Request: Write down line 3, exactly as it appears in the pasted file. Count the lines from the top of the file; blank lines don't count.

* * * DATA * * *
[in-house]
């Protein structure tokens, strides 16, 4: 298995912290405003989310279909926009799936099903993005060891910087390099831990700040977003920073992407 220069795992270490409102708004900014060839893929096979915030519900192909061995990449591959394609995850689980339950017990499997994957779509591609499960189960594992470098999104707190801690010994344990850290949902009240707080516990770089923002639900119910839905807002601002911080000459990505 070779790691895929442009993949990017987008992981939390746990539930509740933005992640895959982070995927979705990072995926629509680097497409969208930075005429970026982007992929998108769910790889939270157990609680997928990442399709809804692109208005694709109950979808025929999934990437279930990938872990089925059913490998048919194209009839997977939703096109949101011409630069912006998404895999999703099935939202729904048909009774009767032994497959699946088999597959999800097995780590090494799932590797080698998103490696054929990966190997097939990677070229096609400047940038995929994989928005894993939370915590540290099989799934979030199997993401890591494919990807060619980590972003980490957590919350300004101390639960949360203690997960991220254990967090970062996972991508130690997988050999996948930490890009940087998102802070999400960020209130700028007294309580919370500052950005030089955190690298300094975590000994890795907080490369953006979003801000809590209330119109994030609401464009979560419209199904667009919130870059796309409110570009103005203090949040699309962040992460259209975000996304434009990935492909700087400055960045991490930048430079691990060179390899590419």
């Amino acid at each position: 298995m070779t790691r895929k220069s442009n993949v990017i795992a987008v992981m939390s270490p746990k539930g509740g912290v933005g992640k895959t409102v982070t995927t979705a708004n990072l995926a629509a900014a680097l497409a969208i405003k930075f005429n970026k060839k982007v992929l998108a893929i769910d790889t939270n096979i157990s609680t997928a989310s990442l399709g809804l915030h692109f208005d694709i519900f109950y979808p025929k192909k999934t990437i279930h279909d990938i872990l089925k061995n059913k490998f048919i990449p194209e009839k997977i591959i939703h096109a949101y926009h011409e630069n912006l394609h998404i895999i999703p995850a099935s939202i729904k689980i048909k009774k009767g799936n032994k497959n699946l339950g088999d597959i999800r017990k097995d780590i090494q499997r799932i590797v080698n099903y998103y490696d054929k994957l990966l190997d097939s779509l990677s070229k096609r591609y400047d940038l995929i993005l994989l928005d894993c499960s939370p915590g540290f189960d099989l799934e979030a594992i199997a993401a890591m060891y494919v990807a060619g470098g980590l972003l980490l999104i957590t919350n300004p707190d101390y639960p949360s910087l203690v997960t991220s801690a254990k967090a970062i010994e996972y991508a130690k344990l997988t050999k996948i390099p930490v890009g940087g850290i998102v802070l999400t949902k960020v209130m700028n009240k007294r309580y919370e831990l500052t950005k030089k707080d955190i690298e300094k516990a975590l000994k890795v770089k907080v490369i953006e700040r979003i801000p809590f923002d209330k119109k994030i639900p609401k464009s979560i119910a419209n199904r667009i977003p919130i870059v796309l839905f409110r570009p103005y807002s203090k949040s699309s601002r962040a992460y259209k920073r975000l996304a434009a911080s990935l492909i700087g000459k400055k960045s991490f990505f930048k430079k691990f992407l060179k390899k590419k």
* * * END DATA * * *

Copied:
């Amino acid at each position: 298995m070779t790691r895929k220069s442009n993949v990017i795992a987008v992981m939390s270490p746990k539930g509740g912290v933005g992640k895959t409102v982070t995927t979705a708004n990072l995926a629509a900014a680097l497409a969208i405003k930075f005429n970026k060839k982007v992929l998108a893929i769910d790889t939270n096979i157990s609680t997928a989310s990442l399709g809804l915030h692109f208005d694709i519900f109950y979808p025929k192909k999934t990437i279930h279909d990938i872990l089925k061995n059913k490998f048919i990449p194209e009839k997977i591959i939703h096109a949101y926009h011409e630069n912006l394609h998404i895999i999703p995850a099935s939202i729904k689980i048909k009774k009767g799936n032994k497959n699946l339950g088999d597959i999800r017990k097995d780590i090494q499997r799932i590797v080698n099903y998103y490696d054929k994957l990966l190997d097939s779509l990677s070229k096609r591609y400047d940038l995929i993005l994989l928005d894993c499960s939370p915590g540290f189960d099989l799934e979030a594992i199997a993401a890591m060891y494919v990807a060619g470098g980590l972003l980490l999104i957590t919350n300004p707190d101390y639960p949360s910087l203690v997960t991220s801690a254990k967090a970062i010994e996972y991508a130690k344990l997988t050999k996948i390099p930490v890009g940087g850290i998102v802070l999400t949902k960020v209130m700028n009240k007294r309580y919370e831990l500052t950005k030089k707080d955190i690298e300094k516990a975590l000994k890795v770089k907080v490369i953006e700040r979003i801000p809590f923002d209330k119109k994030i639900p609401k464009s979560i119910a419209n199904r667009i977003p919130i870059v796309l839905f409110r570009p103005y807002s203090k949040s699309s601002r962040a992460y259209k920073r975000l996304a434009a911080s990935l492909i700087g000459k400055k960045s991490f990505f930048k430079k691990f992407l060179k390899k590419k």